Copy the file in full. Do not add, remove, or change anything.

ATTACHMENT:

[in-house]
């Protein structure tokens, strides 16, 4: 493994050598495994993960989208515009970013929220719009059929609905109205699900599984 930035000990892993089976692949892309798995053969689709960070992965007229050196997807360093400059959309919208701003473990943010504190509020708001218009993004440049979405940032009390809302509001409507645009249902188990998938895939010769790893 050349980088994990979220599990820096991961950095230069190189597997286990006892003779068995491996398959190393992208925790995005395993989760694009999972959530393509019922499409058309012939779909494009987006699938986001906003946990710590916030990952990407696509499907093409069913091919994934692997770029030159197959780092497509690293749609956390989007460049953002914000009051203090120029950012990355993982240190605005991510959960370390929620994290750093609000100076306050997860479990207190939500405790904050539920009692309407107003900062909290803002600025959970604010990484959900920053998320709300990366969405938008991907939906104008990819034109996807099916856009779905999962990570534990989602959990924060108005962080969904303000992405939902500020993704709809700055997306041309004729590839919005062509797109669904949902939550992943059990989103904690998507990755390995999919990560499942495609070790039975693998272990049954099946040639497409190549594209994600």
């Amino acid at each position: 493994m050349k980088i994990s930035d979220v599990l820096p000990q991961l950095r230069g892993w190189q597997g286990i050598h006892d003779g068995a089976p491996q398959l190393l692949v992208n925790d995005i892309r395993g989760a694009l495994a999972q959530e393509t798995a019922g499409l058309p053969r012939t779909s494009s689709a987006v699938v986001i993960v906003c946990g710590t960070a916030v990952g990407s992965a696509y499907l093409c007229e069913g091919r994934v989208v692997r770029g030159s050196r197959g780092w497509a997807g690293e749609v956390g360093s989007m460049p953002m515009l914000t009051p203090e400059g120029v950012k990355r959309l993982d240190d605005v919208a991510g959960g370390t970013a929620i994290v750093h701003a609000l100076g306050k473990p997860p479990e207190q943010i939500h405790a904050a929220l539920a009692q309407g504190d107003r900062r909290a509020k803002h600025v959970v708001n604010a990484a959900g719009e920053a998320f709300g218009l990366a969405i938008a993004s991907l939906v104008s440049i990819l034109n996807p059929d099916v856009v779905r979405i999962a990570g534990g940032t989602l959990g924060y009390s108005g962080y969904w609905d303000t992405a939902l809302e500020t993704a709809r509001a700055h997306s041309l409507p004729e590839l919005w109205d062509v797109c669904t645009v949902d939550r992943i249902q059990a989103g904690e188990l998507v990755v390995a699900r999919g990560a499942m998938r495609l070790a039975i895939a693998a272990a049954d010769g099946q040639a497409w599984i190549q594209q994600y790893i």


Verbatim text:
[in-house]
């Protein structure tokens, strides 16, 4: 493994050598495994993960989208515009970013929220719009059929609905109205699900599984 930035000990892993089976692949892309798995053969689709960070992965007229050196997807360093400059959309919208701003473990943010504190509020708001218009993004440049979405940032009390809302509001409507645009249902188990998938895939010769790893 050349980088994990979220599990820096991961950095230069190189597997286990006892003779068995491996398959190393992208925790995005395993989760694009999972959530393509019922499409058309012939779909494009987006699938986001906003946990710590916030990952990407696509499907093409069913091919994934692997770029030159197959780092497509690293749609956390989007460049953002914000009051203090120029950012990355993982240190605005991510959960370390929620994290750093609000100076306050997860479990207190939500405790904050539920009692309407107003900062909290803002600025959970604010990484959900920053998320709300990366969405938008991907939906104008990819034109996807099916856009779905999962990570534990989602959990924060108005962080969904303000992405939902500020993704709809700055997306041309004729590839919005062509797109669904949902939550992943059990989103904690998507990755390995999919990560499942495609070790039975693998272990049954099946040639497409190549594209994600």
């Amino acid at each position: 493994m050349k980088i994990s930035d979220v599990l820096p000990q991961l950095r230069g892993w190189q597997g286990i050598h006892d003779g068995a089976p491996q398959l190393l692949v992208n925790d995005i892309r395993g989760a694009l495994a999972q959530e393509t798995a019922g499409l058309p053969r012939t779909s494009s689709a987006v699938v986001i993960v906003c946990g710590t960070a916030v990952g990407s992965a696509y499907l093409c007229e069913g091919r994934v989208v692997r770029g030159s050196r197959g780092w497509a997807g690293e749609v956390g360093s989007m460049p953002m515009l914000t009051p203090e400059g120029v950012k990355r959309l993982d240190d605005v919208a991510g959960g370390t970013a929620i994290v750093h701003a609000l100076g306050k473990p997860p479990e207190q943010i939500h405790a904050a929220l539920a009692q309407g504190d107003r900062r909290a509020k803002h600025v959970v708001n604010a990484a959900g719009e920053a998320f709300g218009l990366a969405i938008a993004s991907l939906v104008s440049i990819l034109n996807p059929d099916v856009v779905r979405i999962a990570g534990g940032t989602l959990g924060y009390s108005g962080y969904w609905d303000t992405a939902l809302e500020t993704a709809r509001a700055h997306s041309l409507p004729e590839l919005w109205d062509v797109c669904t645009v949902d939550r992943i249902q059990a989103g904690e188990l998507v990755v390995a699900r999919g990560a499942m998938r495609l070790a039975i895939a693998a272990a049954d010769g099946q040639a497409w599984i190549q594209q994600y790893i």